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Tiim and De' Medici. "Well, it looks very like it!" replied the dignitary questioned. "But," cried Colonna, who felt that, if he was to avoid having his old enemy Orsini as a master over him and all the other Colonnas, there was not a moment to be lost, "I thought it had been understood that we—I and my friends—were ready to give our votes to the Cardinal De' Medici! I am not the man to promise what I do not mean. We are ready to elect De' Medici Pope on the spot, and this instant!" Whereupon a shout was raised for De' Medici, and an "Adoration" followed, unanimous, or nearly so, on the part of all present. Giulio De' Medici, however, who was as careful and cautious a man, as his relative, Leo X., was the reverse, begged his friends to proceed to the more regular process of a scrutiny, which was done accordingly, and he was duly elected as Clement VII. by an unanimous vote, on the fiftieth day of he Conclave, the 18th November, 1523.

Clement reigned ten troublous and disastrous years. His life as Pope was like that of a hunted hare. He lived in perpetual fear—fear of the lawless bands of the Constable Bourbon, who sacked his capital and threatened his life; fear of the raising of the question of the canonical validity of this election, on the ground of his illegitimacy; fear of the rivals Charles V. and Francis I.; fear of the treacheries by which he strove to cheat and deceive both of them being found out; fear, perhaps the worst of all, of the General Council, which he did manage to stave off, but which could no longer be staved off by his equally unwilling, but bolder successor.

The Papacy of that successor, Paul III., was a notable and highly important one. But the Conclave which preceded it was one of the shortest and most uneventful in the whole list.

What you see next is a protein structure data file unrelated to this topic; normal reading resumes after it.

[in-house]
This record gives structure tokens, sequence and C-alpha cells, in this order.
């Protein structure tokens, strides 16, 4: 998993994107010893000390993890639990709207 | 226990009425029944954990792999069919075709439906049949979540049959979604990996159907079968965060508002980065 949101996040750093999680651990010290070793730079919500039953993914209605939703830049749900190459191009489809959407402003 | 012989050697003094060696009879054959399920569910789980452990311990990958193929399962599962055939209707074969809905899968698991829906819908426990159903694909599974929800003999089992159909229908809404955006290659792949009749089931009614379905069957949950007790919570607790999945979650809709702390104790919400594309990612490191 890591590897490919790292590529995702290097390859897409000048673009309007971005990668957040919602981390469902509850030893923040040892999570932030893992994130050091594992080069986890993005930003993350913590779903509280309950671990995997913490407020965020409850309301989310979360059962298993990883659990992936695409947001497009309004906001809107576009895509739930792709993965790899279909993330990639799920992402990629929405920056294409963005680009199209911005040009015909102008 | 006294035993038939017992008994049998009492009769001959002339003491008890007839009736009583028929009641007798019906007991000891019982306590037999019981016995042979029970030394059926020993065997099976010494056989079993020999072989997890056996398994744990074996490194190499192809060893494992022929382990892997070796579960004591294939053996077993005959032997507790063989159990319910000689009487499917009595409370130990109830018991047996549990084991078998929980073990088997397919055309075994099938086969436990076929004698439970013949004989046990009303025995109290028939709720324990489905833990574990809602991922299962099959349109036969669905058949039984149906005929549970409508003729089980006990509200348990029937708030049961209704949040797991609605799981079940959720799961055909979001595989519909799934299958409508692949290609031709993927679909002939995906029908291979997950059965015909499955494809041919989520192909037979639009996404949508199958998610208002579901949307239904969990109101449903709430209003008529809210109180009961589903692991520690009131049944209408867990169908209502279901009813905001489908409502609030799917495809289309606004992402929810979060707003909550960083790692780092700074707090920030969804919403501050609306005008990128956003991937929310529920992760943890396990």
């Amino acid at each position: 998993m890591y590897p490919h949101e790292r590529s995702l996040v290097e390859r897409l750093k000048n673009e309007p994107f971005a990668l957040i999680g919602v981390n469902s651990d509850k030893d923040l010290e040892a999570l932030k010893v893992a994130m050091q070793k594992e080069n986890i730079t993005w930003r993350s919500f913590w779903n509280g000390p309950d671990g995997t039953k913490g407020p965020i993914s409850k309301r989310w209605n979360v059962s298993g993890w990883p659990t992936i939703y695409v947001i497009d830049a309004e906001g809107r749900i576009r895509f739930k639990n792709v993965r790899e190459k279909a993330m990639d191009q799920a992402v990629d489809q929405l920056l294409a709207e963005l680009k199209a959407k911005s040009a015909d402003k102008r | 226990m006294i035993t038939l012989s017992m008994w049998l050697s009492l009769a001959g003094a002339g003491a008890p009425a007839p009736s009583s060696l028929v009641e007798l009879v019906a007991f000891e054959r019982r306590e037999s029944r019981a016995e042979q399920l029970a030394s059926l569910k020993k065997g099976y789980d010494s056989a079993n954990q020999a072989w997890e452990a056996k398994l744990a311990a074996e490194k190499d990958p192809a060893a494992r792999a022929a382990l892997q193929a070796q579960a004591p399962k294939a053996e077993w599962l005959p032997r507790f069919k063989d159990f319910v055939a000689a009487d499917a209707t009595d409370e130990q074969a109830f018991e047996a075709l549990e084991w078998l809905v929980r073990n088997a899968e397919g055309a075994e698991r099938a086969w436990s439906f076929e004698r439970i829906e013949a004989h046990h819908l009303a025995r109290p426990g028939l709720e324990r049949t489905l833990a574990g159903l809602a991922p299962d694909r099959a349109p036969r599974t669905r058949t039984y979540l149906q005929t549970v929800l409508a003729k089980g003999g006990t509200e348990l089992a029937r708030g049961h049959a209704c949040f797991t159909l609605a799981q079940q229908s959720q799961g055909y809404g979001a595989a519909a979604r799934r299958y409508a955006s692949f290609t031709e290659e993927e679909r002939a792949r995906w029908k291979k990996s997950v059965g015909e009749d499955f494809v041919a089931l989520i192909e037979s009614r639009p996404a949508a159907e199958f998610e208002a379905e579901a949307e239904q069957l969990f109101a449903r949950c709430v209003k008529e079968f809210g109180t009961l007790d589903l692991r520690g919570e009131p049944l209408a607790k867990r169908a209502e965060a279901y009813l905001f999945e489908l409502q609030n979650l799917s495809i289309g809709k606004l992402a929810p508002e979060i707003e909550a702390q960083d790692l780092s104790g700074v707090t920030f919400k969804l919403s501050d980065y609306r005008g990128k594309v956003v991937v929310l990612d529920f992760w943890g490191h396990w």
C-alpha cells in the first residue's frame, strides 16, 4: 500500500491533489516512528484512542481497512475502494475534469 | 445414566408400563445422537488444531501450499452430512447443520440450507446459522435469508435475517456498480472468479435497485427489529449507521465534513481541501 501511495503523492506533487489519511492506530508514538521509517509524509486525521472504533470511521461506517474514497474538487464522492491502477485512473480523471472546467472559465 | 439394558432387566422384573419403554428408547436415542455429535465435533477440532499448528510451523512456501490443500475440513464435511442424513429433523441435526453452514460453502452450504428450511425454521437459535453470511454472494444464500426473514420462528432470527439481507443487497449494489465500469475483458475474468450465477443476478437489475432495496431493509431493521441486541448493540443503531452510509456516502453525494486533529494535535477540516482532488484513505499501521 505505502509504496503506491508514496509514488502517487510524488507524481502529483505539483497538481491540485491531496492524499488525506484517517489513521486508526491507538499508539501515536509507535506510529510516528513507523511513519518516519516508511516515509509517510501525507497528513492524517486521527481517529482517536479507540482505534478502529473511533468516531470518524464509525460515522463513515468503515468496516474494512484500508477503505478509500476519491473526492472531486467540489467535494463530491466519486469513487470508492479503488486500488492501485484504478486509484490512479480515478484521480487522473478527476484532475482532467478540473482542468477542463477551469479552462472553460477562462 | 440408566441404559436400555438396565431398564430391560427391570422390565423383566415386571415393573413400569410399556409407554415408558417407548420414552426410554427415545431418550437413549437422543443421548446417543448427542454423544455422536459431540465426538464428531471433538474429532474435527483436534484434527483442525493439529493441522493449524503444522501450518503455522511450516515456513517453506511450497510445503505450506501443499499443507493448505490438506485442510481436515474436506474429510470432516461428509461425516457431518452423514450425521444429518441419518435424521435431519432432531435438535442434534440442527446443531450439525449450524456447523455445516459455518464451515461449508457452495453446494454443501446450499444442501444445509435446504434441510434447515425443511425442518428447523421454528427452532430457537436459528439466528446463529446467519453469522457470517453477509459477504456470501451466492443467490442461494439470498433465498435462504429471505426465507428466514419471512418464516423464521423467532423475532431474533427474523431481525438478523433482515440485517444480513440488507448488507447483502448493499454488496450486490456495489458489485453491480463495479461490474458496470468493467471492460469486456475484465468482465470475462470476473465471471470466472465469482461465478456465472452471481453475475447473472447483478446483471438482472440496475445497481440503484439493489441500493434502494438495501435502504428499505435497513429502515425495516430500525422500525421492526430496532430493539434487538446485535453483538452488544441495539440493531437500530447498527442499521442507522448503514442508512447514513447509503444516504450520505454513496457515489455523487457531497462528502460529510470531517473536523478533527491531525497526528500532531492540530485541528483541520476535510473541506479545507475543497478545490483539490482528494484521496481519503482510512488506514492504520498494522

The cardinals went into Conclave on the 11th of October, 1534, and elected Alessandro Farnese Pope by the name of Paul III. unanimously, and at the first scrutiny. In fact, there are few, if any other, instances in the history of the Popes, of its having been so well known, and so entirely a foregone conclusion, who the Pope was to be, as in the case of Paul III. All Eomc knew perfectly well that Farnese was to be Pope, before the Conclave was begun. In fact, he was abundantly marked out for the choice of his colleagues. He was then in his sixty-eighth year, and he had been forty years a cardinal! He was a man of good character, born to rule, and of a very noble presence. And had he had no nephews or sons, would have made a very good Pope. As it was, he made one very fatal to the interests of the Church.

This election was certainly untainted by simony. The Farnese proceeded with refractory voters otherwise than by buying them. It is related that, having heard that one of the younger cardinals in the Conclave was speaking against him, and striving to organize a party in opposition to his election, he proceeded straight to the cell of the offender, and there—voice, eye, and mien assisting him—administered such a verbal castigation to the offender, that he professed repentance, implored pardon, and on receiving it became one of Farnese's fastest friends.

And so ends that portion of our story which falls within the period that has been called the Middle Ages; if not quite accurately so according to the almanac, yet sufficiently so in respect to the animating spirit of the times, and the influence of that spirit on the Papal Conclaves,, to justify the adoption of it as a story-shed dividing the old time from the new.

Book in.

THE ZEALOUS POPES.

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